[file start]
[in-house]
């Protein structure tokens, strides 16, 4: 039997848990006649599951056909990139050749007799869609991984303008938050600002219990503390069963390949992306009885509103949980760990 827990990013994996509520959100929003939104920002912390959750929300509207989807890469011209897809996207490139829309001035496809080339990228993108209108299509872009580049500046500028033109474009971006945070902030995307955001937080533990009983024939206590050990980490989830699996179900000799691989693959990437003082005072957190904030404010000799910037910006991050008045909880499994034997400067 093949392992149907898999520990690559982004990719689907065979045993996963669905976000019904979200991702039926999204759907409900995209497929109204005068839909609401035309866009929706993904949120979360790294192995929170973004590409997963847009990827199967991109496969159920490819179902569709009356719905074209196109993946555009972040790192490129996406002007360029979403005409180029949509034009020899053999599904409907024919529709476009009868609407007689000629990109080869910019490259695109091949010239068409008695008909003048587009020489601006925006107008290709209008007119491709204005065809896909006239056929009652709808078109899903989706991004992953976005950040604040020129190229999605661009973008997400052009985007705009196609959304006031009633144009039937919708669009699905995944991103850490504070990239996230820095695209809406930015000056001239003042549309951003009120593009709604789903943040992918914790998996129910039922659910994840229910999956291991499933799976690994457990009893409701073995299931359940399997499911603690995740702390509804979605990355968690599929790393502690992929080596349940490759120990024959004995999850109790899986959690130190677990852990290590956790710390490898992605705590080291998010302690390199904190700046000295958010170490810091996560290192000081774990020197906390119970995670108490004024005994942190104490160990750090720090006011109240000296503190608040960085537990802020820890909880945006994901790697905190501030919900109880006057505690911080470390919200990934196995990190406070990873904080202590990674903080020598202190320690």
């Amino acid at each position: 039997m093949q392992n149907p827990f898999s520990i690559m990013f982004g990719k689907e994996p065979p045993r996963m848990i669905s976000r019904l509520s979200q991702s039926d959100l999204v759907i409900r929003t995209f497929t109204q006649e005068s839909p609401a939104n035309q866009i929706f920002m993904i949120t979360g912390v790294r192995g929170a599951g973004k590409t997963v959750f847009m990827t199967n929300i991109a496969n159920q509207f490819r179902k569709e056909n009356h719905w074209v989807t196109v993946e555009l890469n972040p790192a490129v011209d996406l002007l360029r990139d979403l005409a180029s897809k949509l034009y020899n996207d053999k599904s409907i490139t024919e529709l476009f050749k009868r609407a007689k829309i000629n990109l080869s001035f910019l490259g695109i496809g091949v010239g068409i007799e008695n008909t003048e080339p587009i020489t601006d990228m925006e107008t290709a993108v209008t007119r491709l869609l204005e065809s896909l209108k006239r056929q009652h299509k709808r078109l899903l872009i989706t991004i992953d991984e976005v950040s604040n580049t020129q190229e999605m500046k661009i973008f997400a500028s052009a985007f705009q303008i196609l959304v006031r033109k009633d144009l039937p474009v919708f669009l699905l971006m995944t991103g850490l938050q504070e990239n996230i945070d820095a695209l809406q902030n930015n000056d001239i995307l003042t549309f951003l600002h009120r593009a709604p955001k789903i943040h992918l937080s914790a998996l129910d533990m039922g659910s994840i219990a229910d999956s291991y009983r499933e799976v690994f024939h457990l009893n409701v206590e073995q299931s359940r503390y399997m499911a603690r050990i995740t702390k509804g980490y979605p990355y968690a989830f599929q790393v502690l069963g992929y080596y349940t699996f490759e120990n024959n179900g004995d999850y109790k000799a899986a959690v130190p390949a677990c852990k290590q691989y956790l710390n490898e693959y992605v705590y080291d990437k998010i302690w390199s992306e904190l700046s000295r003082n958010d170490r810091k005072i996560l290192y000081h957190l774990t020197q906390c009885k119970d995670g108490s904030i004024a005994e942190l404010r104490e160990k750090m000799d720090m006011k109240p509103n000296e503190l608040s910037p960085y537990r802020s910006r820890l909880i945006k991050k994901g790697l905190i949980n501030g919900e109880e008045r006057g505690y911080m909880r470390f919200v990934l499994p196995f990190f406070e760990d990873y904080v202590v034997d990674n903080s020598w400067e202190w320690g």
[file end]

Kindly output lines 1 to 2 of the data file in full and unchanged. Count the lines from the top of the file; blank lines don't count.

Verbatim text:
[in-house]
């Protein structure tokens, strides 16, 4: 039997848990006649599951056909990139050749007799869609991984303008938050600002219990503390069963390949992306009885509103949980760990 827990990013994996509520959100929003939104920002912390959750929300509207989807890469011209897809996207490139829309001035496809080339990228993108209108299509872009580049500046500028033109474009971006945070902030995307955001937080533990009983024939206590050990980490989830699996179900000799691989693959990437003082005072957190904030404010000799910037910006991050008045909880499994034997400067 093949392992149907898999520990690559982004990719689907065979045993996963669905976000019904979200991702039926999204759907409900995209497929109204005068839909609401035309866009929706993904949120979360790294192995929170973004590409997963847009990827199967991109496969159920490819179902569709009356719905074209196109993946555009972040790192490129996406002007360029979403005409180029949509034009020899053999599904409907024919529709476009009868609407007689000629990109080869910019490259695109091949010239068409008695008909003048587009020489601006925006107008290709209008007119491709204005065809896909006239056929009652709808078109899903989706991004992953976005950040604040020129190229999605661009973008997400052009985007705009196609959304006031009633144009039937919708669009699905995944991103850490504070990239996230820095695209809406930015000056001239003042549309951003009120593009709604789903943040992918914790998996129910039922659910994840229910999956291991499933799976690994457990009893409701073995299931359940399997499911603690995740702390509804979605990355968690599929790393502690992929080596349940490759120990024959004995999850109790899986959690130190677990852990290590956790710390490898992605705590080291998010302690390199904190700046000295958010170490810091996560290192000081774990020197906390119970995670108490004024005994942190104490160990750090720090006011109240000296503190608040960085537990802020820890909880945006994901790697905190501030919900109880006057505690911080470390919200990934196995990190406070990873904080202590990674903080020598202190320690």